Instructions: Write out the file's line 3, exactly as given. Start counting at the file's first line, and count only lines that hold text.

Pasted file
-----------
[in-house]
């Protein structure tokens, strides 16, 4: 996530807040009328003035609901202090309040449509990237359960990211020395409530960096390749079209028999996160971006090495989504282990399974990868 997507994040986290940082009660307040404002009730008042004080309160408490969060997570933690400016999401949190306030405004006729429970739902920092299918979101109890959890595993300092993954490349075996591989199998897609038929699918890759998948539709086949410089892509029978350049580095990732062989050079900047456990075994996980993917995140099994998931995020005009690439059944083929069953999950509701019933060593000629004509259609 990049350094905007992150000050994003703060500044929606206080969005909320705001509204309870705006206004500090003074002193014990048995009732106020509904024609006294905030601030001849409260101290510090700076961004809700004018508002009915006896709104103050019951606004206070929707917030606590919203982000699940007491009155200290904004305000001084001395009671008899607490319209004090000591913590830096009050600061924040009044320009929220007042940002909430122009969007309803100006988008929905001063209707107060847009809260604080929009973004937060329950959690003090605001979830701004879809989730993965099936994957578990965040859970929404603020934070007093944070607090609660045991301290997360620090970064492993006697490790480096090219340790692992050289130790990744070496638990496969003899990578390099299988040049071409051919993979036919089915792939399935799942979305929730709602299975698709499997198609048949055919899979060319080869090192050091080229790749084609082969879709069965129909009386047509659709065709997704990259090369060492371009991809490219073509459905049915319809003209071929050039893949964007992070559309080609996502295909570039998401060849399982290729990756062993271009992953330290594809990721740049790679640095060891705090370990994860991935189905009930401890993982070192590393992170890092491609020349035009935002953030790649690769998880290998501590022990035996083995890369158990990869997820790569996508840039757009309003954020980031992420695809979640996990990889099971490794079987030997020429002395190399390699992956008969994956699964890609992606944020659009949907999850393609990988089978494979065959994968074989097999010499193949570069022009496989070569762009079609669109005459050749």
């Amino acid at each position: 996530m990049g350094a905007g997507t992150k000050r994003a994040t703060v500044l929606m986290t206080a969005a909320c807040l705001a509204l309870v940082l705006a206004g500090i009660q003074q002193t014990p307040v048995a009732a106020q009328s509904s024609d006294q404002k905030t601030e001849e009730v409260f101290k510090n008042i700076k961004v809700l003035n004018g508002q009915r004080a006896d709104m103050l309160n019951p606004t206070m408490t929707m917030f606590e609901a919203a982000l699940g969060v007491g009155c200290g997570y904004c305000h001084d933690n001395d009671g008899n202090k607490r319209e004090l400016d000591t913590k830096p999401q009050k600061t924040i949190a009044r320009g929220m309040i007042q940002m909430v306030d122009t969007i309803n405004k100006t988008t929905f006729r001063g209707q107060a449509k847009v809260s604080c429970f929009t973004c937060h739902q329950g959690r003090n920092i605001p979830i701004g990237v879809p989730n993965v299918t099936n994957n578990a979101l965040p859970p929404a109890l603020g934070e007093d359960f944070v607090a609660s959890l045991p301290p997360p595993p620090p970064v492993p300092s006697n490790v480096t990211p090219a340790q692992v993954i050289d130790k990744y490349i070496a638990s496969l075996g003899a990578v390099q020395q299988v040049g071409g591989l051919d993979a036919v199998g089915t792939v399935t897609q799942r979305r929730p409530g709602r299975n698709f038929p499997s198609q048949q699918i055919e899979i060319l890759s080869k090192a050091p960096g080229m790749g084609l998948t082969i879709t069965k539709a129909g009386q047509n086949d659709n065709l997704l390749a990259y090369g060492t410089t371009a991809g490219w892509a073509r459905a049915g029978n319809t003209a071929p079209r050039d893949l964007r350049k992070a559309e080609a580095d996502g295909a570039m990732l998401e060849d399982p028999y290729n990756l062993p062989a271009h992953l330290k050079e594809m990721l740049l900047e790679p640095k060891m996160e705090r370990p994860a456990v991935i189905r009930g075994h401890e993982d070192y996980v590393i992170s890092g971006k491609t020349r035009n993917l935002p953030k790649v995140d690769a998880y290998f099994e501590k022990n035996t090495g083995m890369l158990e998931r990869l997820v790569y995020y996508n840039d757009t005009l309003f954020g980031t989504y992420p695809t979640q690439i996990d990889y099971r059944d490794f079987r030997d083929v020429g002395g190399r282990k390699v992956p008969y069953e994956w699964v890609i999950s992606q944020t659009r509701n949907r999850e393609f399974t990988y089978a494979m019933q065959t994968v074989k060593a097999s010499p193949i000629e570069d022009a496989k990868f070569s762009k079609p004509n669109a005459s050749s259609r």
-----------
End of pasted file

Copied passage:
């Amino acid at each position: 996530m990049g350094a905007g997507t992150k000050r994003a994040t703060v500044l929606m986290t206080a969005a909320c807040l705001a509204l309870v940082l705006a206004g500090i009660q003074q002193t014990p307040v048995a009732a106020q009328s509904s024609d006294q404002k905030t601030e001849e009730v409260f101290k510090n008042i700076k961004v809700l003035n004018g508002q009915r004080a006896d709104m103050l309160n019951p606004t206070m408490t929707m917030f606590e609901a919203a982000l699940g969060v007491g009155c200290g997570y904004c305000h001084d933690n001395d009671g008899n202090k607490r319209e004090l400016d000591t913590k830096p999401q009050k600061t924040i949190a009044r320009g929220m309040i007042q940002m909430v306030d122009t969007i309803n405004k100006t988008t929905f006729r001063g209707q107060a449509k847009v809260s604080c429970f929009t973004c937060h739902q329950g959690r003090n920092i605001p979830i701004g990237v879809p989730n993965v299918t099936n994957n578990a979101l965040p859970p929404a109890l603020g934070e007093d359960f944070v607090a609660s959890l045991p301290p997360p595993p620090p970064v492993p300092s006697n490790v480096t990211p090219a340790q692992v993954i050289d130790k990744y490349i070496a638990s496969l075996g003899a990578v390099q020395q299988v040049g071409g591989l051919d993979a036919v199998g089915t792939v399935t897609q799942r979305r929730p409530g709602r299975n698709f038929p499997s198609q048949q699918i055919e899979i060319l890759s080869k090192a050091p960096g080229m790749g084609l998948t082969i879709t069965k539709a129909g009386q047509n086949d659709n065709l997704l390749a990259y090369g060492t410089t371009a991809g490219w892509a073509r459905a049915g029978n319809t003209a071929p079209r050039d893949l964007r350049k992070a559309e080609a580095d996502g295909a570039m990732l998401e060849d399982p028999y290729n990756l062993p062989a271009h992953l330290k050079e594809m990721l740049l900047e790679p640095k060891m996160e705090r370990p994860a456990v991935i189905r009930g075994h401890e993982d070192y996980v590393i992170s890092g971006k491609t020349r035009n993917l935002p953030k790649v995140d690769a998880y290998f099994e501590k022990n035996t090495g083995m890369l158990e998931r990869l997820v790569y995020y996508n840039d757009t005009l309003f954020g980031t989504y992420p695809t979640q690439i996990d990889y099971r059944d490794f079987r030997d083929v020429g002395g190399r282990k390699v992956p008969y069953e994956w699964v890609i999950s992606q944020t659009r509701n949907r999850e393609f399974t990988y089978a494979m019933q065959t994968v074989k060593a097999s010499p193949i000629e570069d022009a496989k990868f070569s762009k079609p004509n669109a005459s050749s259609r």